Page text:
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Homework Help: Linear Indepdant or not? the Wronskin != 0, so whats going on!

  1. Feb 18, 2006 #1
    Hello everyone, can you tell me what i'm doing wrong here? The question says:
    Determine which of the following pairs of functions are linearly independent.

    1. f(x) = x^2\quad, g(x) = 4|x|^2

    2. f(x) = x^3\quad , g(x)=|x|^3

    3. http://cwcsrv11.cwc.psu.edu/webwork2_files/tmp/equations/24/4509f1c45a8fe2f376f4b191d2975d1.png [Broken]

    4. f(t) = 2t^2+14t, g(t)=2t^2-14t

    Here is my work:
    http://img132.imageshack.us/img132/9587/lastscan4zm.jpg [Broken]

    Once i put it in the form of y1y2'-y1'y2, i would plug in 0 for t, and if th4e answer was != 0, I thought it was L.I.
    Last edited by a moderator: May 2, 2017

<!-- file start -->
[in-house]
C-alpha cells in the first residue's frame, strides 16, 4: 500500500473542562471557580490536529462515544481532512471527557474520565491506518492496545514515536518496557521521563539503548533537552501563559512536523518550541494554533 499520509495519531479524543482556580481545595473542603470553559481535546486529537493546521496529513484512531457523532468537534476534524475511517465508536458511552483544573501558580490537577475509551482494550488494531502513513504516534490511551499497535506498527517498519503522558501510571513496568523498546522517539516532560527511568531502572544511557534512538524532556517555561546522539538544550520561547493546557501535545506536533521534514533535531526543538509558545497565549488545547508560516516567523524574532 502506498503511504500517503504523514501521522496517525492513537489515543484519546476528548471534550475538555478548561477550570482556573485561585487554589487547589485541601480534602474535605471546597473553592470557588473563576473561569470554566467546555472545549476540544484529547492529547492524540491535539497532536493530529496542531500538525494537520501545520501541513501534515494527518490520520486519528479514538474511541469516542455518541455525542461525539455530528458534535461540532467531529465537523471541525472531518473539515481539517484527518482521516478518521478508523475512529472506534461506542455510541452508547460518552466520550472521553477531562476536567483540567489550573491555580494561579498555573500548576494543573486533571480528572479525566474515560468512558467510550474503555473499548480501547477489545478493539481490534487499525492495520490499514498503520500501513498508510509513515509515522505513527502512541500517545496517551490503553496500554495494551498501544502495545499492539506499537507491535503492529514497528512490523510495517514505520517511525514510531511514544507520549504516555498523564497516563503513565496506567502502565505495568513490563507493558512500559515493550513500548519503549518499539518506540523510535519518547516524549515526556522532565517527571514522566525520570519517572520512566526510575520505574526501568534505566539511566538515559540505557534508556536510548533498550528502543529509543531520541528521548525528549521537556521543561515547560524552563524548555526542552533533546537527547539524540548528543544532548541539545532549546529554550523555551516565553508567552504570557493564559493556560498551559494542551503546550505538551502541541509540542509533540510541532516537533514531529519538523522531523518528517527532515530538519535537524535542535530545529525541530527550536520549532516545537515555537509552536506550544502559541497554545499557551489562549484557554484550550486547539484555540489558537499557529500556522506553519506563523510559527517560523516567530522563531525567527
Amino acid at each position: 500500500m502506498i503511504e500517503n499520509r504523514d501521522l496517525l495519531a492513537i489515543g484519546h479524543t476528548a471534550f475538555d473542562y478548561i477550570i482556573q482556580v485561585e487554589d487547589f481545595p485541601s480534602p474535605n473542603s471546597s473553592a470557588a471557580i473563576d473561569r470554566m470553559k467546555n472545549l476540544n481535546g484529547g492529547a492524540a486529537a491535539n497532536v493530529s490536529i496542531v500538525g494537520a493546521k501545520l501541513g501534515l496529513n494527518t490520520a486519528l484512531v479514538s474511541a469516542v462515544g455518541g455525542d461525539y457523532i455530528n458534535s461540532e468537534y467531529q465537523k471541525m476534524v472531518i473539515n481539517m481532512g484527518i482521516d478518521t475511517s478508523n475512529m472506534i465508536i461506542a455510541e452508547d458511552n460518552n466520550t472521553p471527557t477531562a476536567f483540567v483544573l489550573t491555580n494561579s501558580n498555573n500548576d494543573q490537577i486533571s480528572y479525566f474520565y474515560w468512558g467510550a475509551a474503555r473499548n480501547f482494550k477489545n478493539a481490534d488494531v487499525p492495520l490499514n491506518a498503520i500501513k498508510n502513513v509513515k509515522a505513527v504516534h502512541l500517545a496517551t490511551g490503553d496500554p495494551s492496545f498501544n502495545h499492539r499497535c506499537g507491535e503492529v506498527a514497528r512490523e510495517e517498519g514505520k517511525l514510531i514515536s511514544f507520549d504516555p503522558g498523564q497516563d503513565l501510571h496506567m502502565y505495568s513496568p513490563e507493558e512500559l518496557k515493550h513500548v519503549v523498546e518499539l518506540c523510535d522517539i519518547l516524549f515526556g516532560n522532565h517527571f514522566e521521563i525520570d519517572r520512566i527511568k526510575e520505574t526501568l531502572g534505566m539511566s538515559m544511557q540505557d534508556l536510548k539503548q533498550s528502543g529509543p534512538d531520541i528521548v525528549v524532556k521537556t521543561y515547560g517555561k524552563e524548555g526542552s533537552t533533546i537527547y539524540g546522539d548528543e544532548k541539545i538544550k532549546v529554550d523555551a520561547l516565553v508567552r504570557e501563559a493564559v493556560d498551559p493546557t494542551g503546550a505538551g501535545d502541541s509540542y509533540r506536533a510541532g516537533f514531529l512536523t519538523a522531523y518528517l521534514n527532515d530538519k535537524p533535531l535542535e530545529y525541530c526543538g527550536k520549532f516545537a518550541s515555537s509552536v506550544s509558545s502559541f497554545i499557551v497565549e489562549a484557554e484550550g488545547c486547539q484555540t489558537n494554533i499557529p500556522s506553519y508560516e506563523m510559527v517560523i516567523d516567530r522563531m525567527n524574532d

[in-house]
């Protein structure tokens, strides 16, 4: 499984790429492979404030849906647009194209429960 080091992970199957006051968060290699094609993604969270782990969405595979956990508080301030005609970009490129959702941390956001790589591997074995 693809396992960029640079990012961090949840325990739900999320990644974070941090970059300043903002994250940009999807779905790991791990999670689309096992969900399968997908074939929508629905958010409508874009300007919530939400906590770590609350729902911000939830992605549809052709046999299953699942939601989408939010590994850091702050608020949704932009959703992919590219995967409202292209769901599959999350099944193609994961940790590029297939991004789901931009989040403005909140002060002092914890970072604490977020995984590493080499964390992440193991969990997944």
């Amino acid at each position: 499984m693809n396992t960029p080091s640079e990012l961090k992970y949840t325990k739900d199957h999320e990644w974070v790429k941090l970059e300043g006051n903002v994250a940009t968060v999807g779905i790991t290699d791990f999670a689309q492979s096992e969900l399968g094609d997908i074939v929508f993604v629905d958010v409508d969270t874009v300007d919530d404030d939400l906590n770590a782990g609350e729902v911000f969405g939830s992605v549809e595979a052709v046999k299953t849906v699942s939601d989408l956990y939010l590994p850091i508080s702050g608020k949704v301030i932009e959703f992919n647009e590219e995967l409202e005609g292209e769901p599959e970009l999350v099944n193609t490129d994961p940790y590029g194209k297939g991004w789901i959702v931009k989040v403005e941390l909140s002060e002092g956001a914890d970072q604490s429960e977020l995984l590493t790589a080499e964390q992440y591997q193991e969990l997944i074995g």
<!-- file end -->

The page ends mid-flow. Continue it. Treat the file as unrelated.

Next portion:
2. jcsd
  3. Feb 18, 2006 #2


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    Which question specifically are you confused on? I see you have a problem with #2 since |x| is not the same as x. Also what is this with plugging in 0 for t? You don't do that.
  4. Feb 18, 2006 #3
    so taking the derivative of |x|^3 isn't t he same as x^3?
    Once you put the equations into y1y2'-y1'y2 What do you to to determine if they are linearly indepdant or not?
  5. Feb 18, 2006 #4


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    if y1y2' - y1'y2 is 0, then the functions are L.D. Otherwise the functions are L.I.

    The two functions are L.I. if one is a multiple of the other, that is if y1/y2 = k where k is a constant (or if y2/y1). Differentiating both sides and multiplying through by y2^2 gives you y1y2' - y1'y2 = 0 since the derivative of a constant is 0.

    In summary if y1y2' - y1'y2 = 0, then either y1/y2 or y2/y1 is a constant and the functions are l.d., and if y1y2' - y1'y2 != 0, then y1/y2 is not a constant and the functions are l.i.

    Yes, the derivative of |x|^3 is not the same as the derivative of x^3. If x > 0 then |x|^3 = x^3, but if x < 0 then |x|^3 = -(x^3).
  6. Feb 19, 2006 #5
    thank u for the explanation!
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